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Poor radiant floor hydronic installation

samsimg
samsimg Member Posts: 4
I need professional advice from the community regarding the radiant floor and DHW hydronic installation in our newly purchased 2 story built green home. I'm an Electrical Engineer and have a sense for engineering, but what I really do not like what I see in our home.



Our system comprises of a Navien thankless combi boiler for radiant floor heating and DHW. The radiant floor system has 2 zones with pumps. The DHW system has a 5 gallon hot water buffer tank in line and a demand activated hot water circulation system. See picture.



From a design point of view this is all very good, BUT the way it is executed/implemented gives me a goose bums. I need some professional advice whether our installation is acceptable or not. According to my standards this is very poor craftsmanship and I am asking the builder to re-do it and create a proper hydronic panel.



Thanks,

Sam

Comments

  • Snowmelt
    Snowmelt Member Posts: 1,334
    edited June 2014
    Where to start

    Did it pass inspection.



    There are so many things that's wronge I can't even start.

    Where are you located ?



    No need for a pressure reducer , I didn't see any servicing valves on the machine .



    Why is that expansion tank on a water side and not heat, you need one on both side, I'm not sure that's passable.
  • icesailor
    icesailor Member Posts: 7,265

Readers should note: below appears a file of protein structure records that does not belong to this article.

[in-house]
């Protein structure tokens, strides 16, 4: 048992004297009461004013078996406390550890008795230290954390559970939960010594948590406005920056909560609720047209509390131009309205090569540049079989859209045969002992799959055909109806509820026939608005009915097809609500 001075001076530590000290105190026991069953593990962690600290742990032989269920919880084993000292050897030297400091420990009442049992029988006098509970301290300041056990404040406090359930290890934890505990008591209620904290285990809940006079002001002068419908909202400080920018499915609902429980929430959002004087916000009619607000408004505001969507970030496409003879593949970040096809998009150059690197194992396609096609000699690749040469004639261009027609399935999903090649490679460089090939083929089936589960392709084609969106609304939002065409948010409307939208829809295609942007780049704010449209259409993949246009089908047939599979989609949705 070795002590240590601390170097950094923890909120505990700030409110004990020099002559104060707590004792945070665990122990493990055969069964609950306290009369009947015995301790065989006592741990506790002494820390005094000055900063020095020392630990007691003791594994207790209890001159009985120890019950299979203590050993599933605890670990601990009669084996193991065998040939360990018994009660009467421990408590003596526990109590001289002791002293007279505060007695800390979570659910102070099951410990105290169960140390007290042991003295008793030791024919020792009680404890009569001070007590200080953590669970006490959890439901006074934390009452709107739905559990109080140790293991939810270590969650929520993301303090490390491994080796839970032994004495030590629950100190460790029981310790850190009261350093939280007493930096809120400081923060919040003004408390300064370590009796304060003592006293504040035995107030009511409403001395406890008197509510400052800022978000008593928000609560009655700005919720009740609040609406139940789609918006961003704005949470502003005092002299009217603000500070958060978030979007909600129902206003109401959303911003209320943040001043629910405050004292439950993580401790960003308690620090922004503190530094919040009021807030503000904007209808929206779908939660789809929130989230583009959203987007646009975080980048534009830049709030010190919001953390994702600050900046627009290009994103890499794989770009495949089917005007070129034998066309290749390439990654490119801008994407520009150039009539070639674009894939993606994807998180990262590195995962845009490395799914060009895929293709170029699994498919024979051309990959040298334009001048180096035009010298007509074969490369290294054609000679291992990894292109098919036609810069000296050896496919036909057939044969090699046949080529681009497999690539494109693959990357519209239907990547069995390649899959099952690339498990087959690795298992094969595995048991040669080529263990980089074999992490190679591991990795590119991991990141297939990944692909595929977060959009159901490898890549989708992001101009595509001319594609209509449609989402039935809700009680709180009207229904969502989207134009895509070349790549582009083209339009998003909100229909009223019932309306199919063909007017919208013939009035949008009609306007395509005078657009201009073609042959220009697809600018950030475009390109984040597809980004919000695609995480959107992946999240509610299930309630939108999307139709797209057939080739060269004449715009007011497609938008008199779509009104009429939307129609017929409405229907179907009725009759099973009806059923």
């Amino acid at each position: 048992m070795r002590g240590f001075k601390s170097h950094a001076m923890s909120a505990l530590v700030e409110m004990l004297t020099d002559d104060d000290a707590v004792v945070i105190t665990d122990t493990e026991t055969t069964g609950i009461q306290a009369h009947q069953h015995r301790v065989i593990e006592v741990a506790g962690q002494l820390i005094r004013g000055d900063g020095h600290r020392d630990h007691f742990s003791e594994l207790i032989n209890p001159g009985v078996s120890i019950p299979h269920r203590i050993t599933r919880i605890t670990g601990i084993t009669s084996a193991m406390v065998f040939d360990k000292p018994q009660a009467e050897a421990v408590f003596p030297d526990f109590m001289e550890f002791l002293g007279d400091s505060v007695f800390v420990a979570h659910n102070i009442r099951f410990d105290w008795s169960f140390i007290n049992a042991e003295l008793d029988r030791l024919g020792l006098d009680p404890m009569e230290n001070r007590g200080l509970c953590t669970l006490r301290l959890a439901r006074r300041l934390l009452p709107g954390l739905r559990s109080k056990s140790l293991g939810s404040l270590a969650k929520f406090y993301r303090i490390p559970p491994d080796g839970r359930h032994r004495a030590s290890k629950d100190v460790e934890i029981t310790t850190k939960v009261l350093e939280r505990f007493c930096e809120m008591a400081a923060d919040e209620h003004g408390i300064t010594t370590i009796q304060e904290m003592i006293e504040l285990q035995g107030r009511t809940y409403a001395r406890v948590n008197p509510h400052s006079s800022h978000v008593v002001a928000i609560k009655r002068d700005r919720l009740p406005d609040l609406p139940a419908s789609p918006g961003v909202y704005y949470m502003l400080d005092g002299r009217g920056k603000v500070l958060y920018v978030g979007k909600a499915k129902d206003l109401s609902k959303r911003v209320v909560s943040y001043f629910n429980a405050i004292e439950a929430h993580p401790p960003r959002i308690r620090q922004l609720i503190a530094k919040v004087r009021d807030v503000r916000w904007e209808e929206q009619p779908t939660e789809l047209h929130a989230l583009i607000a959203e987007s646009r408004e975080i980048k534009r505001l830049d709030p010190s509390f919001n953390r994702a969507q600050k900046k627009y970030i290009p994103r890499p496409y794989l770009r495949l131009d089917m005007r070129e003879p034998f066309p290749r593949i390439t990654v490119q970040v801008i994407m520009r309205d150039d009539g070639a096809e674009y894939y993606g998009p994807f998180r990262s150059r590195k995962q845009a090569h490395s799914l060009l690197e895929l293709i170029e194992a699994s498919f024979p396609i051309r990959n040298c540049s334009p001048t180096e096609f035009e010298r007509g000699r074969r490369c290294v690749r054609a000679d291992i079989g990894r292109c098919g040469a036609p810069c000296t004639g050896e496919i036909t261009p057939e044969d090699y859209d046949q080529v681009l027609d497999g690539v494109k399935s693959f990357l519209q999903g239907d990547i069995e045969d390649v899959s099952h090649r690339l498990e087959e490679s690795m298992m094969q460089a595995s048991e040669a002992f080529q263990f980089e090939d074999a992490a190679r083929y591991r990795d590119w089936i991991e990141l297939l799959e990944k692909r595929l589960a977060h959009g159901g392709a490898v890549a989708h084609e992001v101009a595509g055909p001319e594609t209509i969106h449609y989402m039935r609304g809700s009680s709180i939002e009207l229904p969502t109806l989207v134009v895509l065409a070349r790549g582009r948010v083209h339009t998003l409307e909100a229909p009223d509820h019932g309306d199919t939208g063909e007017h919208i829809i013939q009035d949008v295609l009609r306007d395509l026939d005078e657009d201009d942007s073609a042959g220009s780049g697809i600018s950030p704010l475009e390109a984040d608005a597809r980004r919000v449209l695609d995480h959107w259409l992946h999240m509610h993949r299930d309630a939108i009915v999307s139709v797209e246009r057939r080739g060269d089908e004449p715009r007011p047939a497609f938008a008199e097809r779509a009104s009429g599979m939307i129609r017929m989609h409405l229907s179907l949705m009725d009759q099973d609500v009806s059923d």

Installation:

    Simply stunning.

    If it works, it is "acceptable". I doubt that the installer can make it any better looking. The boiler seems to be plumb and level on the wall though.
  • RobG
    RobG Member Posts: 1,850
    edited June 2014
    Wow!!!

    Your instincts are correct grasshopper. I am going to save that photo to show to customers while bidding jobs. I cannot say that I have seen something so, so, I don't know what to say. I hope you can get it re-done, but by a different contractor (I can't see how that one even has a license). It looks like the T&P and the pressure relief valve are piped directly to one another? Can't say that I've seen that one before, and I've seen allot of hack jobs. I would not even consider running that system in its current state. Why ruin a decent boiler?



    The more I look the more depressing it is. As far as I can follow the spaghetti, it looks like the expansion tank is being used for both domestic and heating, no gas cock. If your builder won't have it redone, it would be lawsuit time in my book.





    Rob
  • Snowmelt
    Snowmelt Member Posts: 1,334
    Rob

    I saw that tooo, I thought my screen was just to small.
  • RobG
    RobG Member Posts: 1,850
    Okay

    Okay, I do see the gas cock, when I blew the picture up it was out of my screen shot. That is an amazing feat of gravity not one pipe hanger needed to support that maze. Incredible!



    I quit, I can't look at it anymore!
  • Paul Pollets
    Paul Pollets Member Posts: 3,515
    My 2 cents

    Sawzallectomy required!!!
  • Gordy
    Gordy Member Posts: 9,514
    pipe attatchment practices

    in zero gravity.
  • Rich_49
    Rich_49 Member Posts: 2,693
    edited June 2014
    WOW

    How anyone can use the right stuff and just be clueless on how to install is remarkable .  Do you gentlemen think those pumps are supply or return side ?